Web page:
April 10, 2007

Ten Top Tips for Promoting Dignity at Work - A Good Practice Guide for Higher Education Institutions

1. It is essential to have senior management support for any initiatives you put in place – as well as the executive team, you may find it useful to involve governors in raising the profile of dignity at work issues. If the head of your institution and your governing Body are actively involved, for example in attending training sessions, it is much easier to encourage all other members of staff to do so too.

2. Having a well-written policy is vital – but this is only the first step, not an end in itself. Even the most skilfully crafted policy is useless if no-one within the institution has the confidence to use it. The chances of any policy being successful are much greater if it is part of a wider institutional approach that includes consideration of issues such as stress management, the use of advisers and the investigation process.

3. Help your managers to understand the differences between firm management and bullying – focus attention on how staff are managed and the ways in which communication takes place, as well as on the formal processes and procedures.

4. Emphasise the role of every member of the institution in combating bullying and harassment – those who witness it have as important a role to play as those who experience it directly. Include dignity at work as one of your core organisational values.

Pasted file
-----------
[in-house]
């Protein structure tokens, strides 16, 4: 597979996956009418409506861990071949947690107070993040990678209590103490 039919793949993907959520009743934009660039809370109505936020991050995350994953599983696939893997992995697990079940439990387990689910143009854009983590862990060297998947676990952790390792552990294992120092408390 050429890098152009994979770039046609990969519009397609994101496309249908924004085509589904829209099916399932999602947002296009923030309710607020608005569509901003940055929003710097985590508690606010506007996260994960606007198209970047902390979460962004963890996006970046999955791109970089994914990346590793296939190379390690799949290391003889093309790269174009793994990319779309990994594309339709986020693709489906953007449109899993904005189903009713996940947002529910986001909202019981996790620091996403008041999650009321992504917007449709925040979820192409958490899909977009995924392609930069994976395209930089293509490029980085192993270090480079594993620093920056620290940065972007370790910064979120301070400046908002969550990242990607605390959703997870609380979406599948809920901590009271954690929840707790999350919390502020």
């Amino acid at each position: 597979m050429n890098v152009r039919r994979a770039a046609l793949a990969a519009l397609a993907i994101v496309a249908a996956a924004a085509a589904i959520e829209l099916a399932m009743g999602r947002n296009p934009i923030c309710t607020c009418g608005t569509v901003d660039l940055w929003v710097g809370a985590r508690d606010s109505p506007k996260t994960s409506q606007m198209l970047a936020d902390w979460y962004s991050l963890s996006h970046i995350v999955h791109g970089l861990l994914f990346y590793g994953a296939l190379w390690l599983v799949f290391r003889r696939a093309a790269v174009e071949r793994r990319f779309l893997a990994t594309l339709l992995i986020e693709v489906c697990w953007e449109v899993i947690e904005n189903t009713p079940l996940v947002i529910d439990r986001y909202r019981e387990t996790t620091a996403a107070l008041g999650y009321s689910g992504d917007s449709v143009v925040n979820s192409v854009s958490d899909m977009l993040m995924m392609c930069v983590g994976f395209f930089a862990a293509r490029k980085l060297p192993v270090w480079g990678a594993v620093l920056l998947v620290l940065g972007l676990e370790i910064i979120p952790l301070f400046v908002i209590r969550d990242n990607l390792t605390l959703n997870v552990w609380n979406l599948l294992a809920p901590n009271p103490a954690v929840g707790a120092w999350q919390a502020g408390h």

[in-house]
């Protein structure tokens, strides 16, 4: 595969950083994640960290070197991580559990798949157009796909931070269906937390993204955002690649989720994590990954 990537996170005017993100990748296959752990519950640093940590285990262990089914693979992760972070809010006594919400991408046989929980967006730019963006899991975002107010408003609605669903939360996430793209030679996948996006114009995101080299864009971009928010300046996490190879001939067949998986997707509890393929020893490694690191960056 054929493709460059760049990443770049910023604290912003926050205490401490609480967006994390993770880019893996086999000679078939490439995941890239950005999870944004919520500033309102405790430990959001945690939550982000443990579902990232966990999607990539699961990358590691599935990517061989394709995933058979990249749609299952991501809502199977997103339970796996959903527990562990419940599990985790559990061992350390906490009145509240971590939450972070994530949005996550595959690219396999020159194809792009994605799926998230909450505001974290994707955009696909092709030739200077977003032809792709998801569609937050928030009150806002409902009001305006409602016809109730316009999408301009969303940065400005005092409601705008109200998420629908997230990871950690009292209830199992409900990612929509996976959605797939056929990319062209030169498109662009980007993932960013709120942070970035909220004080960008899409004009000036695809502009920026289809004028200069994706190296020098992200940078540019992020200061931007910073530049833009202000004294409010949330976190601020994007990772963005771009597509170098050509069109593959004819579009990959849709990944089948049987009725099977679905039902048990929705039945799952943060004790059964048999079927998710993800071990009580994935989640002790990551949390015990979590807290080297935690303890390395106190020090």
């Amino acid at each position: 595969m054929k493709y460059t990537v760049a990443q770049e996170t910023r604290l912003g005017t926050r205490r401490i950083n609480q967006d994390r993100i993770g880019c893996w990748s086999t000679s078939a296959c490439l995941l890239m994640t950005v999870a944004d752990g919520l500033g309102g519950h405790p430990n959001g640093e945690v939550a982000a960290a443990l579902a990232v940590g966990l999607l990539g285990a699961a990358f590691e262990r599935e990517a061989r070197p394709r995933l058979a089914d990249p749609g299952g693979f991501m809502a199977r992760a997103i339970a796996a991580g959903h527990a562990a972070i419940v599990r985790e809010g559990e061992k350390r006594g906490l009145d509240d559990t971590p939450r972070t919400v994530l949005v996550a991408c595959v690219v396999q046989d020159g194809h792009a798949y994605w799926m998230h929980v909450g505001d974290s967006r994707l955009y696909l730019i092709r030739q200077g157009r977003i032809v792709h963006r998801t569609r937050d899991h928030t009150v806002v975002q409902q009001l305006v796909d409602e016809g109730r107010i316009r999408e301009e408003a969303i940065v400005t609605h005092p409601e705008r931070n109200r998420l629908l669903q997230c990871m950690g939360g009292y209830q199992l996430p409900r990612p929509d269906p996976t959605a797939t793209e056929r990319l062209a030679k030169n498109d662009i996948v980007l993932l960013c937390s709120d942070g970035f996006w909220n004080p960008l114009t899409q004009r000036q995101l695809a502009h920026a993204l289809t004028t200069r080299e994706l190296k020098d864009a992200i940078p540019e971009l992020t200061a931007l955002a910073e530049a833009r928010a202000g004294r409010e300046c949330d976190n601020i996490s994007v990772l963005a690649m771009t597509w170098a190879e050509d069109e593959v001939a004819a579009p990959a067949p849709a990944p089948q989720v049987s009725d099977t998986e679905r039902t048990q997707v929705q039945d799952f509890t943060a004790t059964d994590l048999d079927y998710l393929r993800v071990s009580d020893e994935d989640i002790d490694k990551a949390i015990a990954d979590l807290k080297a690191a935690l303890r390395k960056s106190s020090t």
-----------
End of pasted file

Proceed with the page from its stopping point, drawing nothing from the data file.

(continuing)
5. Offer a variety of sources of information and ways of accessing support. Not everyone will be comfortable talking to a stranger on the telephone, but others will prefer to discuss sensitive issues with someone who is not involved.

6. Communicate your policy and support services as widely as possible, using as many different types of media as you can. Some people do not have easy access to e-mail and the internet, so don’t confine your efforts solely to electronic means of communication.

7. Monitor and evaluate any initiatives you put in place – you will not have any evidence that they are working unless you are able to effectively measure your progress. Think carefully about how you are going to monitor the usage of every service you have in place and ensure you track your statistics over time to identify trends.

8. Consider having a staff attitude survey on a regular (every two or three years) basis. In this way, you will have an indication of how staff feel about working at your institution and you will have valuable data about a range of significant issues by which to track your progress in a qualitative way.

9. Train all your staff in the operation of the policy, placing emphasis on the organisational culture you are aiming for – and make sure that you include refresher training in your plans.

10. The culture of your institution must reflect what you say in your policies in order to effectively tackle bullying and harassment issues. Ensure that you work in partnership with the trades unions to promote these values and to identify any issues that need to be addressed. Make sure that you treat everyone fairly, irrespective of their status and position within the institution.

From: http://www.ecu.ac.uk/resources/daw/

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